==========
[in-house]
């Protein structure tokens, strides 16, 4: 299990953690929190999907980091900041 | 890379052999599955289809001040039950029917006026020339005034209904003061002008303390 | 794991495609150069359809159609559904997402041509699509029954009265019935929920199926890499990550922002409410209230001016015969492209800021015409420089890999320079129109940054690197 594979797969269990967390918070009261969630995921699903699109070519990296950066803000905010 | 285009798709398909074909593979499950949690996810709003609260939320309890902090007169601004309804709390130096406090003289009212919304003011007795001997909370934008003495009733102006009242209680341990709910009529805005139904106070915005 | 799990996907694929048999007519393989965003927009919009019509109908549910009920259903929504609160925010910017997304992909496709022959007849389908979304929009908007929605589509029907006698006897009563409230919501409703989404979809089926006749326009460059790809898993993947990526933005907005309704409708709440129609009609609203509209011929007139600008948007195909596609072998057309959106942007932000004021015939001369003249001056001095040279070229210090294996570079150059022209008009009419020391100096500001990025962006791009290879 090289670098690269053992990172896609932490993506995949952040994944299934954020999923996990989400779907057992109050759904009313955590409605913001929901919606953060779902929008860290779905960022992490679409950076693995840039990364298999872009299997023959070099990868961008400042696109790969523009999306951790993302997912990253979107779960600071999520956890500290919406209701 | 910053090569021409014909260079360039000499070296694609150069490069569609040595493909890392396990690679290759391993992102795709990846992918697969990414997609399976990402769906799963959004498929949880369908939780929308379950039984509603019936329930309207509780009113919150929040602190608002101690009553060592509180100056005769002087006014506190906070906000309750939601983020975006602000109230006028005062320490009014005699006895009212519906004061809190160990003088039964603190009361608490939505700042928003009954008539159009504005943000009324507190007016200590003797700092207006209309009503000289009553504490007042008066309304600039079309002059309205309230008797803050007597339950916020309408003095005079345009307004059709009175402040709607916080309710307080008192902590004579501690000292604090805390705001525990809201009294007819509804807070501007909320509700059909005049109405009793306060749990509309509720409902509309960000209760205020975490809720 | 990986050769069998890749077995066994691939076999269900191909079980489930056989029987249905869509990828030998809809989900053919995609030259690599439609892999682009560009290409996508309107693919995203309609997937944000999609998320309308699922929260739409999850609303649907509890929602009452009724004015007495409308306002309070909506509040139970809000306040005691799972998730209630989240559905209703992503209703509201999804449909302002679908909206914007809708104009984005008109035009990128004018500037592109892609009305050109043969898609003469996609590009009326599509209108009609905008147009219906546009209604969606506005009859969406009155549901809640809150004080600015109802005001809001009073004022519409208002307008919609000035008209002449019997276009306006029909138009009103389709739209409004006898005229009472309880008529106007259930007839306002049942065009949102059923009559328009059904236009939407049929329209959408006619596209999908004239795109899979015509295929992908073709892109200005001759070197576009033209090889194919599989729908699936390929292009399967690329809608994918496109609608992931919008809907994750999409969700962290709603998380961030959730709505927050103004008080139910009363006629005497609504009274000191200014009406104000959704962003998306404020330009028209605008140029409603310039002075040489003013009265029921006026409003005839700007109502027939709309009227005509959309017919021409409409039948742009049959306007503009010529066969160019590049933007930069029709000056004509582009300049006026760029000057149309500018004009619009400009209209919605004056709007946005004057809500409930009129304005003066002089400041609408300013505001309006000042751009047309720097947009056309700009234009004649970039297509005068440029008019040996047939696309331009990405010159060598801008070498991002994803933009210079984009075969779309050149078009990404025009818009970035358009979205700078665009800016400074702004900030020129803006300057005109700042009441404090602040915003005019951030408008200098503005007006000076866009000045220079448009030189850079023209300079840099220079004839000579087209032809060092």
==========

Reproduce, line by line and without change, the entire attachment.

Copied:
[in-house]
């Protein structure tokens, strides 16, 4: 299990953690929190999907980091900041 | 890379052999599955289809001040039950029917006026020339005034209904003061002008303390 | 794991495609150069359809159609559904997402041509699509029954009265019935929920199926890499990550922002409410209230001016015969492209800021015409420089890999320079129109940054690197 594979797969269990967390918070009261969630995921699903699109070519990296950066803000905010 | 285009798709398909074909593979499950949690996810709003609260939320309890902090007169601004309804709390130096406090003289009212919304003011007795001997909370934008003495009733102006009242209680341990709910009529805005139904106070915005 | 799990996907694929048999007519393989965003927009919009019509109908549910009920259903929504609160925010910017997304992909496709022959007849389908979304929009908007929605589509029907006698006897009563409230919501409703989404979809089926006749326009460059790809898993993947990526933005907005309704409708709440129609009609609203509209011929007139600008948007195909596609072998057309959106942007932000004021015939001369003249001056001095040279070229210090294996570079150059022209008009009419020391100096500001990025962006791009290879 090289670098690269053992990172896609932490993506995949952040994944299934954020999923996990989400779907057992109050759904009313955590409605913001929901919606953060779902929008860290779905960022992490679409950076693995840039990364298999872009299997023959070099990868961008400042696109790969523009999306951790993302997912990253979107779960600071999520956890500290919406209701 | 910053090569021409014909260079360039000499070296694609150069490069569609040595493909890392396990690679290759391993992102795709990846992918697969990414997609399976990402769906799963959004498929949880369908939780929308379950039984509603019936329930309207509780009113919150929040602190608002101690009553060592509180100056005769002087006014506190906070906000309750939601983020975006602000109230006028005062320490009014005699006895009212519906004061809190160990003088039964603190009361608490939505700042928003009954008539159009504005943000009324507190007016200590003797700092207006209309009503000289009553504490007042008066309304600039079309002059309205309230008797803050007597339950916020309408003095005079345009307004059709009175402040709607916080309710307080008192902590004579501690000292604090805390705001525990809201009294007819509804807070501007909320509700059909005049109405009793306060749990509309509720409902509309960000209760205020975490809720 | 990986050769069998890749077995066994691939076999269900191909079980489930056989029987249905869509990828030998809809989900053919995609030259690599439609892999682009560009290409996508309107693919995203309609997937944000999609998320309308699922929260739409999850609303649907509890929602009452009724004015007495409308306002309070909506509040139970809000306040005691799972998730209630989240559905209703992503209703509201999804449909302002679908909206914007809708104009984005008109035009990128004018500037592109892609009305050109043969898609003469996609590009009326599509209108009609905008147009219906546009209604969606506005009859969406009155549901809640809150004080600015109802005001809001009073004022519409208002307008919609000035008209002449019997276009306006029909138009009103389709739209409004006898005229009472309880008529106007259930007839306002049942065009949102059923009559328009059904236009939407049929329209959408006619596209999908004239795109899979015509295929992908073709892109200005001759070197576009033209090889194919599989729908699936390929292009399967690329809608994918496109609608992931919008809907994750999409969700962290709603998380961030959730709505927050103004008080139910009363006629005497609504009274000191200014009406104000959704962003998306404020330009028209605008140029409603310039002075040489003013009265029921006026409003005839700007109502027939709309009227005509959309017919021409409409039948742009049959306007503009010529066969160019590049933007930069029709000056004509582009300049006026760029000057149309500018004009619009400009209209919605004056709007946005004057809500409930009129304005003066002089400041609408300013505001309006000042751009047309720097947009056309700009234009004649970039297509005068440029008019040996047939696309331009990405010159060598801008070498991002994803933009210079984009075969779309050149078009990404025009818009970035358009979205700078665009800016400074702004900030020129803006300057005109700042009441404090602040915003005019951030408008200098503005007006000076866009000045220079448009030189850079023209300079840099220079004839000579087209032809060092």